I’m back again with another review of the books I read last month! I meant to share this earlier in April but honestly, I just had a lot of other content to share so this kind of got pushed to the backburner. With that said, this month’s list is really good in my opinion.
The past couple of months, I felt like my books sort of had a theme, but this month, there was a good variety of topics. I started the month by reading The Common Rule by Justin Whitmel Earley, which was a great reminder of the importance of habits.
After I finished this book, I moved on to Choosing Marriage by Debra Fileta. I really like to have at least one book on marriage on my nightstand at any given time and then I slowly make my way through it over a few weeks.
Finally, I read Profit First by Mike Michalowicz, which I finally started after my time management coach recommended it to me. Another one of my big goals this year is to be more confident in my finances, and this book was exactly what I needed. Highly recommend it!
Below are some of my thoughts on the books I read last month. I hope you find them helpful if you’ve been on the fence with any of these books! I think they’re all a good read and can benefit you in a number of ways.
The Common Rule by Justin Whitmel Earley
I actually bought The Common Rule several years ago and never got around to reading it for some reason. This book reminded me a lot of The Ruthless Elimination of Hurry that I read in January (read my review of that here). Both talk about the pursuit of finding peace and creating good habits in today’s crazy and chaotic world.
Justin Early, the author of The Common Rule, wrote the book about a time when he was going through a rough patch in life and wasn’t living the way he really wanted. He found himself shackled to his devices and exhausted by his current routines. So he decided to implement some habits to become the man he wanted to be.
After sharing what he was doing with friends, more and more people started asking him about his plan, so he wrote it down in this book. I really enjoyed how he goes through the specific things he does on a daily, weekly, and monthly basis. It was honestly really refreshing and affirming of the things I’m already doing — plus, it gave me some ideas of how I can improve on my own habits. I actually really loved this book and would totally recommend it to read or listen to on audiobook.
Choosing Marriage by Debra Fileta
A few years back, I read a book called The 5 Love Languages by Gary Chapman. (It’s a great book if you haven’t read it yet!). Since I ordered that book on Amazon, the book Choosing Marriage recently popped up on the “recommended for you” section of my Amazon, so I decided to give it a try.
One of my big goals this year was to pursue my husband/marriage, and part of that goal included reading at least one marriage book each quarter. I found myself reading this book in small chunks (like 10 pages at a time) because it’s really full of a lot of information. Any more than 10 (ish) pages and I would get totally overwhelmed.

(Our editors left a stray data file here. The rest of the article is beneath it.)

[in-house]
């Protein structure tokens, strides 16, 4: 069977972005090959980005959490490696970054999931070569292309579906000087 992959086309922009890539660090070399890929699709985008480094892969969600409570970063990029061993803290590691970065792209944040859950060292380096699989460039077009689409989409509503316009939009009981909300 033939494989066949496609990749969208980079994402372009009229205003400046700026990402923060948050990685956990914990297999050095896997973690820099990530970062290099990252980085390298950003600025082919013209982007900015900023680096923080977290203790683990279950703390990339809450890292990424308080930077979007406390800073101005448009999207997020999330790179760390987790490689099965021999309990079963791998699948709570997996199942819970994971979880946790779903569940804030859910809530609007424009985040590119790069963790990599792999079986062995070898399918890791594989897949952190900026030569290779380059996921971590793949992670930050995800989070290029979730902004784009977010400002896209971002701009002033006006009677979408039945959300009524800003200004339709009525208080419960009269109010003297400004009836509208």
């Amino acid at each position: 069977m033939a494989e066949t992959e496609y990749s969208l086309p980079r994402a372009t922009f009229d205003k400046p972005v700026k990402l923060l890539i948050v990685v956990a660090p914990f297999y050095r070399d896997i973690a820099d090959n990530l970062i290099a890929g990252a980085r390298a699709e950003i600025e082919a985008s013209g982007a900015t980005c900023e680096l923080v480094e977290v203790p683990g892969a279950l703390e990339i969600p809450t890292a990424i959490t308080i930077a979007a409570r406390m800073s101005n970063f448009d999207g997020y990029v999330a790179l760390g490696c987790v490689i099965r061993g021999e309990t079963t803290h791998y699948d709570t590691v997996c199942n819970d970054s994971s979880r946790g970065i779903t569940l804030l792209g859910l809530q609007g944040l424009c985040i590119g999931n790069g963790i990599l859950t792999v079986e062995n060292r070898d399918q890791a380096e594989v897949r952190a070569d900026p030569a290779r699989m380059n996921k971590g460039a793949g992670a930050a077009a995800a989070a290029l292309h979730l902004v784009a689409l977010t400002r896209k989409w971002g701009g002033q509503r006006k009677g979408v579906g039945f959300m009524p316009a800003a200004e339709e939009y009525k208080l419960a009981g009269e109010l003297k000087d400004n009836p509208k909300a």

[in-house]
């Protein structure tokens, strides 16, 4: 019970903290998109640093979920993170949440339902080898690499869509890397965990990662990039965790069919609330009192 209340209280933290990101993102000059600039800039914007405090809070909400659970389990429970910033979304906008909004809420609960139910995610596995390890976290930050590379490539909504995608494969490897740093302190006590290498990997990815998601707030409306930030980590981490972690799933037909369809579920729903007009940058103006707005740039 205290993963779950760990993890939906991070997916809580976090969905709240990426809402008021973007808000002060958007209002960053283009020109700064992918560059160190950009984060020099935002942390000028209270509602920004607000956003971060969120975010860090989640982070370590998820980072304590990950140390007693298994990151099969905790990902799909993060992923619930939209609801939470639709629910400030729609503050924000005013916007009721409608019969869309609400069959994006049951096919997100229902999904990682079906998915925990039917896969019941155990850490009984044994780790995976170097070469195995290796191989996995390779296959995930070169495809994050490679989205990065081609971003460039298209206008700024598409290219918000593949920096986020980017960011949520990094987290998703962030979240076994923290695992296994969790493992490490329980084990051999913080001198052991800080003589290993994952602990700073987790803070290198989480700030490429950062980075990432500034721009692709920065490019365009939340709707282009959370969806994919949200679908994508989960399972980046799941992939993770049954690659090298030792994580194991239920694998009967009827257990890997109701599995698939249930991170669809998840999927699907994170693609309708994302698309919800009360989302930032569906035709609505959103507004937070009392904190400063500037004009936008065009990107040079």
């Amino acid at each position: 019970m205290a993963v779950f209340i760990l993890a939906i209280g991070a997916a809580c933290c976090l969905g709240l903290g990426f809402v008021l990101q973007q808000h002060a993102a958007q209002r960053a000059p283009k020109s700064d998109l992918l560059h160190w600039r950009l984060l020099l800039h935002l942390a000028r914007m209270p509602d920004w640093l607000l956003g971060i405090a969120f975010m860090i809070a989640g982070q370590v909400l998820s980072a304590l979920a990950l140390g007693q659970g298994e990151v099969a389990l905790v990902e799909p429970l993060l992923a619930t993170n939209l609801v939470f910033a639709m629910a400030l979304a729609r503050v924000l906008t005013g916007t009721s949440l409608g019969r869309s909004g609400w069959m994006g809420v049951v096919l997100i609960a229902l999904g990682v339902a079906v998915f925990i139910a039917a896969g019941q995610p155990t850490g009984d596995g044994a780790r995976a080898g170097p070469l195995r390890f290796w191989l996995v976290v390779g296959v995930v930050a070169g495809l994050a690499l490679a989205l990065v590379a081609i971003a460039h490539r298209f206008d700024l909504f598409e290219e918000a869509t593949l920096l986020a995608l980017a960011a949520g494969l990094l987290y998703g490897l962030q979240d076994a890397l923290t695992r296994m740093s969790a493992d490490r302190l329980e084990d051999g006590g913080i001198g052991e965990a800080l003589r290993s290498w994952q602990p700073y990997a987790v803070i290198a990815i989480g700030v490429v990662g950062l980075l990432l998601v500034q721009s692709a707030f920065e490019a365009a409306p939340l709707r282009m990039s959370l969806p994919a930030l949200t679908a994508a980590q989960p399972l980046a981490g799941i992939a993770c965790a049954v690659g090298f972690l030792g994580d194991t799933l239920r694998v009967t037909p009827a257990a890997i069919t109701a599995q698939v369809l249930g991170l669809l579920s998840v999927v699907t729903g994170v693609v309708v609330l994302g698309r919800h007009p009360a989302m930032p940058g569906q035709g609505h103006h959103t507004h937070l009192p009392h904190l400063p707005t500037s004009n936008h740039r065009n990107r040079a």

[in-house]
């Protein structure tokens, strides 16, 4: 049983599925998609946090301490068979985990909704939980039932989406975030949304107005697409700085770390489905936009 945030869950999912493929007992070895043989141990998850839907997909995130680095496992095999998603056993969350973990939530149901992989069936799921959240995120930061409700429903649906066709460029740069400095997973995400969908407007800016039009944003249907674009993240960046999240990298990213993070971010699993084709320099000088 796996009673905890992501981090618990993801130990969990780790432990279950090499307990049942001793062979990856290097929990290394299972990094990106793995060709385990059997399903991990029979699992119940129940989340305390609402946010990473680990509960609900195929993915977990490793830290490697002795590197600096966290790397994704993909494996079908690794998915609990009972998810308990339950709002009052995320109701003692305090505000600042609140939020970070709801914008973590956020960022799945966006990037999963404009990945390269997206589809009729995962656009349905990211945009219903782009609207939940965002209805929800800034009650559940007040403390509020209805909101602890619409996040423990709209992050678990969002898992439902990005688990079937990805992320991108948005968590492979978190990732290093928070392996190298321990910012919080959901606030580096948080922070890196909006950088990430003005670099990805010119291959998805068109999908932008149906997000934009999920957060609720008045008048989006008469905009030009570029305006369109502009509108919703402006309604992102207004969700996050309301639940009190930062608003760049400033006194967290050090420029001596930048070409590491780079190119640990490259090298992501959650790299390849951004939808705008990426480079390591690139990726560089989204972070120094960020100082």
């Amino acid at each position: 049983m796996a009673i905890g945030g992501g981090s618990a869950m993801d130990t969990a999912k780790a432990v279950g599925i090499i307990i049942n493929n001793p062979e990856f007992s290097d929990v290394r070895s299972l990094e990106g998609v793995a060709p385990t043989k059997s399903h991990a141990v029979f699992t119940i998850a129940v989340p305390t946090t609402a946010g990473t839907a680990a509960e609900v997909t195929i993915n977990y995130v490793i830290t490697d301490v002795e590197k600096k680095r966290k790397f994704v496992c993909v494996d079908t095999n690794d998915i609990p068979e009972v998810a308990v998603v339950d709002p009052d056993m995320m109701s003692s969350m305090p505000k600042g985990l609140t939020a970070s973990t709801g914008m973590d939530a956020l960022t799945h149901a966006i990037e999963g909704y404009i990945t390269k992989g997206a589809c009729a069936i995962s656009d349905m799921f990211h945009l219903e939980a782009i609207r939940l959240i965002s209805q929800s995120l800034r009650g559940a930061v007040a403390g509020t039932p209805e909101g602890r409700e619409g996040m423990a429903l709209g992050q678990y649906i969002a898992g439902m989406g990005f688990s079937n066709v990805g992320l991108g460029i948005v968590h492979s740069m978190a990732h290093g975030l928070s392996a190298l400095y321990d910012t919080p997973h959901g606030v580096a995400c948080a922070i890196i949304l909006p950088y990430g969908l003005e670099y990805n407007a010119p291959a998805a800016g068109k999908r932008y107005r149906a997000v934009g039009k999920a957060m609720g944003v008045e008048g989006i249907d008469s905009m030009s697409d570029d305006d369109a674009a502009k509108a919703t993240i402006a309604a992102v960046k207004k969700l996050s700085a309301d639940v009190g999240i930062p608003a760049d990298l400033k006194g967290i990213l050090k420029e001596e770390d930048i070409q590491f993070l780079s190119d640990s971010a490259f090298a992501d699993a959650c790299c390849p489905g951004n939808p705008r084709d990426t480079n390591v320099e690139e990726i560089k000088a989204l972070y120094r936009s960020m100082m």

I don’t know why but I liked reading this book before I went to bed at night. It’s a good refresher on how I can be better as a wife and provides insight on what I can do to improve my marriage. I’m definitely not an expert, but I did find this as a good way to remind myself of the role I should be playing out in my marriage.
Profit First by Mike Michalowicz
This popular book was a good read. I’m not going to sugarcoat it and say it was an easy read necessarily (it took me longer than I thought it would) but there were a ton of great takeaways. If you’re wanting to become better with your finances, this is a great place to start!
I’ve been seeing Profit First everywhere lately and wanted to read it for months, but it wasn’t until my time management coach, Anna Kornick, recommended it to me that I decided to give it a ready. I’d been sharing with Anna that I was feeling overwhelmed with my finances and really wanted to be a good steward of my money. In fact, I’d set a goal in 2022 to be more confident in where I was spending in my business so that, ultimately, I could start giving more.
One thing I really enjoyed about this book was hearing about other people’s experiences with the Profit First method. Essentially, the author recommends you set up 5 different bank accounts (Income, Owners Compensation, Operating Expenses (OpEx), Profit, and Tax) and allocate money to a different account as it comes in. I’m sure the method is easy enough to apply, but I’m planning to hire a professional to help me implement Mike’s strategies to make sure I have a full understanding of it all.
I’ll be totally honest, there were parts of this book that were a tough read. It gets super technical in some chapters and I honestly found it a bit boring at times. However, I really loved the key takeaways. The book in general made me feel excited and more confident in the progress I’m making toward my goal of being more financially aware of both my personal and business finances.
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